Pretty Beer and Dirty Lines

Apparently late last night Pretty Things Beer and Ale Project’s Dann Paquette went on a bit of a rant on twitter using the @PrettyBeer account. The topic: the illegal practice of brewers and distributors paying bars to stock their beer on draft. Draft lines are a limited commodity in any bar and restaurant. For a brewer it is important to have your beer available in as many locations as possible, not just for the keg sales but also for visibility. New draft lines can lead to new customers trying your selections. For big beer companies that routinely buy Super Bowl commercials and billboards paying for draft lines in a bar is a relatively small expense. For a small craft brewer having to pay to get your beer on draft cuts into already minimal profit margins.

The idea that pay-to-play systems have been in place in Boston has been mentioned before. When Yuengling moved into Boston I didn’t understand why so many craft brewers were uneasy, it didn’t seem like a direct competitor. Then a number of breweries implied that Yuengling was notorious for buying taps, and they already knew bars who displaced local craft taps to carry Yuengling. Dann took this to another level, calling out the industry in general, but also specific bars. He also made some vague comments about some local craft brewers getting extra attention because of their willingness to buy taps. He asked people to call out bars that practice selling their lines using #dirtylines.

If you want details of the whole feud you can find all of Dann’s posts on a thread on Beer Advocate (HERE). This was followed by a response from Wilcox Hospitality Group, who Dann called out specifically can also be found on Beer Advocate (HERE). Kevin Slane on BDC Wire did a good job covering the whole thing, read his post HERE. Finally, Chris Furnari at Brewbound did an extremely well researched piece on this (he has addressed this issue before), read it HERE.

Here are my thoughts:

1. Pay-to-play arrangements are clearly a problem in Boston. A number of other brewers have mentioned that, despite the fact that it’s illegal, it is common practice around town. Aside from the legality, I want my bars and restaurants to stock the best beers available, not just beers from brewers with the deepest pockets.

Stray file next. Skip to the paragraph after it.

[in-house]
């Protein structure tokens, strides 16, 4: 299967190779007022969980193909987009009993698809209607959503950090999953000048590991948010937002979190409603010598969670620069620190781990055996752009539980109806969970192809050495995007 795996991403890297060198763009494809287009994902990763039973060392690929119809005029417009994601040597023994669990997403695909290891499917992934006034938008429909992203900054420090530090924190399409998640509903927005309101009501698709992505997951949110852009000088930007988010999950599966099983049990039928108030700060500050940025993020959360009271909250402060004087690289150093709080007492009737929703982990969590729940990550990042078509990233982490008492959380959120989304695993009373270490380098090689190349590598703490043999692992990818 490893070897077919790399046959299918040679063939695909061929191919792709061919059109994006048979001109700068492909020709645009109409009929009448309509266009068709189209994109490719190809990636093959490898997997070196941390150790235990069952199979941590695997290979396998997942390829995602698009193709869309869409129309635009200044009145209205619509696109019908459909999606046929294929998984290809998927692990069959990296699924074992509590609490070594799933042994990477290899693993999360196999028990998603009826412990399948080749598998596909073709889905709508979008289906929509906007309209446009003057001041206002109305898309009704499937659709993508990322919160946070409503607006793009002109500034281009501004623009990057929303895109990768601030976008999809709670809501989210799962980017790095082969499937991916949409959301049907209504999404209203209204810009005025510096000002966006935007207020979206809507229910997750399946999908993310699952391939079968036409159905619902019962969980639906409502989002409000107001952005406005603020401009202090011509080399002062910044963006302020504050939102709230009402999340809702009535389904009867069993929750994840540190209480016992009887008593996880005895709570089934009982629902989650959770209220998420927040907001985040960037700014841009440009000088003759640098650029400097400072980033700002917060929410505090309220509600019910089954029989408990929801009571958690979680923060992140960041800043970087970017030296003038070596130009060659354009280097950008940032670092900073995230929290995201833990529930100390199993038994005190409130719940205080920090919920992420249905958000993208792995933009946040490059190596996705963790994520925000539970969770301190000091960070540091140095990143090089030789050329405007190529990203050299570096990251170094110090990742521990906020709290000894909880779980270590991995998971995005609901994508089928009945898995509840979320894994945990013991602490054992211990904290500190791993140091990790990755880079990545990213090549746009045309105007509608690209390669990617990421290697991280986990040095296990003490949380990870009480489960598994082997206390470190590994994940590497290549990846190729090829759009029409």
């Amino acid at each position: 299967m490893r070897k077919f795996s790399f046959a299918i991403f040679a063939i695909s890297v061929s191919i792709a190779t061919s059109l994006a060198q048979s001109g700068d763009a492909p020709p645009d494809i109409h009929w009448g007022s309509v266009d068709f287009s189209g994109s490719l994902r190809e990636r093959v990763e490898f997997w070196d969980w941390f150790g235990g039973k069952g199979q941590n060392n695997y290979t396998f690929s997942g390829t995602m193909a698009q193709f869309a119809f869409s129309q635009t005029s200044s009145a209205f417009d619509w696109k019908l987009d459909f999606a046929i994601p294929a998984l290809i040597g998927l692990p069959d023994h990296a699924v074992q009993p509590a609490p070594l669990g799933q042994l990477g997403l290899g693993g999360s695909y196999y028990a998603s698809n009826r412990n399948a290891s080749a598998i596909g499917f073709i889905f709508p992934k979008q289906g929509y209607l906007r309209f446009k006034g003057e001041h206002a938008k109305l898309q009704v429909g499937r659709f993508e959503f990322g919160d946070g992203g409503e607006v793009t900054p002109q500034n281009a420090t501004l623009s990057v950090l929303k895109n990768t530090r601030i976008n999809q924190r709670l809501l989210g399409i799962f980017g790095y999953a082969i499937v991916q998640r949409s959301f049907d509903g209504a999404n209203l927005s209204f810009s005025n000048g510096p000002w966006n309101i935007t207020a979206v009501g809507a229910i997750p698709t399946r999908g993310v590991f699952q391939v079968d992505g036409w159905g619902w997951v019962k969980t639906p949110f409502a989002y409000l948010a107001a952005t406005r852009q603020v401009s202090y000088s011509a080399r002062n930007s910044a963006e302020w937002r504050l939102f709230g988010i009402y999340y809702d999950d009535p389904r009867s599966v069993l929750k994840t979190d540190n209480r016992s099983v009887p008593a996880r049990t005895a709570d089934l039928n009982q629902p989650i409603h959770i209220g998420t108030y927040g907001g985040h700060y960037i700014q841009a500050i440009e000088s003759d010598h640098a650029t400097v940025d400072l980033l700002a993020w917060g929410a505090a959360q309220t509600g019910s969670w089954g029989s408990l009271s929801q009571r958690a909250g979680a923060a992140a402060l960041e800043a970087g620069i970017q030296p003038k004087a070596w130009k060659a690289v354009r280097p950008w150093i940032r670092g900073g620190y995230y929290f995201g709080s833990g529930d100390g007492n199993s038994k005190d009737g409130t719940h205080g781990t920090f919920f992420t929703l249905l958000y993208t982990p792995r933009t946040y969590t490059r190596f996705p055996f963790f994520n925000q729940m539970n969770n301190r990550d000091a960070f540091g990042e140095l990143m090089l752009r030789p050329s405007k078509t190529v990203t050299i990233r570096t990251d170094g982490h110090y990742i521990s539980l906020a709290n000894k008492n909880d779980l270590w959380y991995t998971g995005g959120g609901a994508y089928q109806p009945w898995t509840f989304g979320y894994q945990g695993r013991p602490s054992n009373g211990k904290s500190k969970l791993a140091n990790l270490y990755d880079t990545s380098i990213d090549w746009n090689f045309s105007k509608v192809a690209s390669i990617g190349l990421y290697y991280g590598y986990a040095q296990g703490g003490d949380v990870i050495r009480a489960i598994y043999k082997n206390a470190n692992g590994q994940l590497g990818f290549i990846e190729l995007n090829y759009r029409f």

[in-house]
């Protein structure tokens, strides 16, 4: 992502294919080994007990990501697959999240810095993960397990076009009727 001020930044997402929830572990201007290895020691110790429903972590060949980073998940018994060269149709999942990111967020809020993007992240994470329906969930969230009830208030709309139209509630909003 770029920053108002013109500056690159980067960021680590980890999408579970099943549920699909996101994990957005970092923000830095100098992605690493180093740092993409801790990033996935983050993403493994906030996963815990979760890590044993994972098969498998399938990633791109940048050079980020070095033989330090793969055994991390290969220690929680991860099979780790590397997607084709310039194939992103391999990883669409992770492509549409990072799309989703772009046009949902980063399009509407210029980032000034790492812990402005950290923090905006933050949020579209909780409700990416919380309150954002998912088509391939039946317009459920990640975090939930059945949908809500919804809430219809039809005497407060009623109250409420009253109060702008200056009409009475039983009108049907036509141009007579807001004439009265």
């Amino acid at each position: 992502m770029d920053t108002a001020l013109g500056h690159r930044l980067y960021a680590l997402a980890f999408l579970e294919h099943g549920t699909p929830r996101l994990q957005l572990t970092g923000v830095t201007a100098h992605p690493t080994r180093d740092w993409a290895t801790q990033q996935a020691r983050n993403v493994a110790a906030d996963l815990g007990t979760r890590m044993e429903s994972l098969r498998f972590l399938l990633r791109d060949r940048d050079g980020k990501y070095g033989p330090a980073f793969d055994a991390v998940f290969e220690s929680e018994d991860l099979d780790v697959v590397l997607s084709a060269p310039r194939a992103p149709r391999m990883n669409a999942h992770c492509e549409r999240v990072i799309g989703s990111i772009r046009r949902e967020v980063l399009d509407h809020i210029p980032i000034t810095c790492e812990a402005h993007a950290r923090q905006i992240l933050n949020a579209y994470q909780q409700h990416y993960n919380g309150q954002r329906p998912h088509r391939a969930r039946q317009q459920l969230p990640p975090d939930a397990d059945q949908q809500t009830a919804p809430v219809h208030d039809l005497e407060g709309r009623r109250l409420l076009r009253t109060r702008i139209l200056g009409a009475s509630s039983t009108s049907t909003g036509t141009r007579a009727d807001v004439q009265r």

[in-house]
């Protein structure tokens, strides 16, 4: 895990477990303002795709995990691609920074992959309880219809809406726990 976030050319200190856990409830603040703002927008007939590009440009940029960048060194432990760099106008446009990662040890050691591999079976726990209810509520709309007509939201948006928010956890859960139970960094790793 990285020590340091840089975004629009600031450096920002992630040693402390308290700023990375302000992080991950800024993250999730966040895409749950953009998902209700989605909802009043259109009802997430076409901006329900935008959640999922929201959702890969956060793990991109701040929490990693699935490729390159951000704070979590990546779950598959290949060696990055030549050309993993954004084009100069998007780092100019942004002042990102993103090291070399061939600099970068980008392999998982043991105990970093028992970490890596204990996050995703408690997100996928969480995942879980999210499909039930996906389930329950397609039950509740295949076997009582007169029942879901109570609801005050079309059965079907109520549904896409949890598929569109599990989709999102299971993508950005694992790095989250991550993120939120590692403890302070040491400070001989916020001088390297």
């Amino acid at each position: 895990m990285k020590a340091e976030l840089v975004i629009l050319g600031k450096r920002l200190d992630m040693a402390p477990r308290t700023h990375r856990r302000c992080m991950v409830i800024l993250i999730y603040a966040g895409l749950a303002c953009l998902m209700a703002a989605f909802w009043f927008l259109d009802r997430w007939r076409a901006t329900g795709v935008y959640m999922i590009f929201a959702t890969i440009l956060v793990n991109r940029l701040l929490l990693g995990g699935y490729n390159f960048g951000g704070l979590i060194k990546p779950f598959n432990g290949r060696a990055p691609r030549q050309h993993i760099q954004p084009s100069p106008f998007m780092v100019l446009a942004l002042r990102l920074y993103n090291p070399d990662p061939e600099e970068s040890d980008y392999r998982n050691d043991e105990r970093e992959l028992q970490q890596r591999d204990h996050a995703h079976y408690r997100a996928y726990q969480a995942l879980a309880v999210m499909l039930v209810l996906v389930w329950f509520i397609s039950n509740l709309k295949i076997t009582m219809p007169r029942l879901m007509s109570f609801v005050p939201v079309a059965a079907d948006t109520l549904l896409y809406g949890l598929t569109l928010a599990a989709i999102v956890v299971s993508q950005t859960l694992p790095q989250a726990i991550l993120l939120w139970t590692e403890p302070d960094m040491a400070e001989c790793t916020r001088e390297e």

2. While Dann has a point, I’m not sure that a late night twitter rant was the best way to address it. I think it needed to be said, and I’m even OK with calling out specific bars. It might have been a better idea to write a blog post, have a few people look it over, and then publish it on their website. I could have also done without the vague shots at other breweries, it just creates needless speculation.

3. That being said, the response by Wilcox Group was completely childish and poorly thought out. It was a published open letter, so I assume others read it before it went to the media. They clearly need a new PR person (and a better editor, misspelling brewery names is unacceptable). All they needed to say was that the accusations were untrue, but they don’t deny taking money for taps anywhere in the letter (they denied it later). Instead they made a series of personal attacks on Dann and misquoted the prices on Pretty Things beer, implying that it was cost alone that keeps them from doing business.

4. Wilcox also implies that Pretty Things doesn’t make good beer, which is undeniably false. Pretty Things is one of the best breweries in the area, and having a series of “beer bars” that refuse to stock their product is suspicious at best.

In the end, the pay-for-play system needs to be addressed, and it was important for a brewer to take a stand. I hope other brewers follow suit and put pressure on the authorities to crack down on this practice. It could have been addressed in a better way, ideally in a different forum. The response by Wilcox was completely unacceptable. Personally, I am going to seek out bars that have a great beer selection, especially those who come out against dirty lines. I will also proudly continue to support Pretty Things, one of my favorite local breweries. Feel free to chime in if I missed anything, if you agree or disagree. Thanks!

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2 thoughts on “Pretty Beer and Dirty Lines

  1. Pingback: Pretty Things Bocky Bier | Hoppy Boston

  2. Pingback: An Ode to Pretty Things Beer and Ale Project | Hoppy Boston

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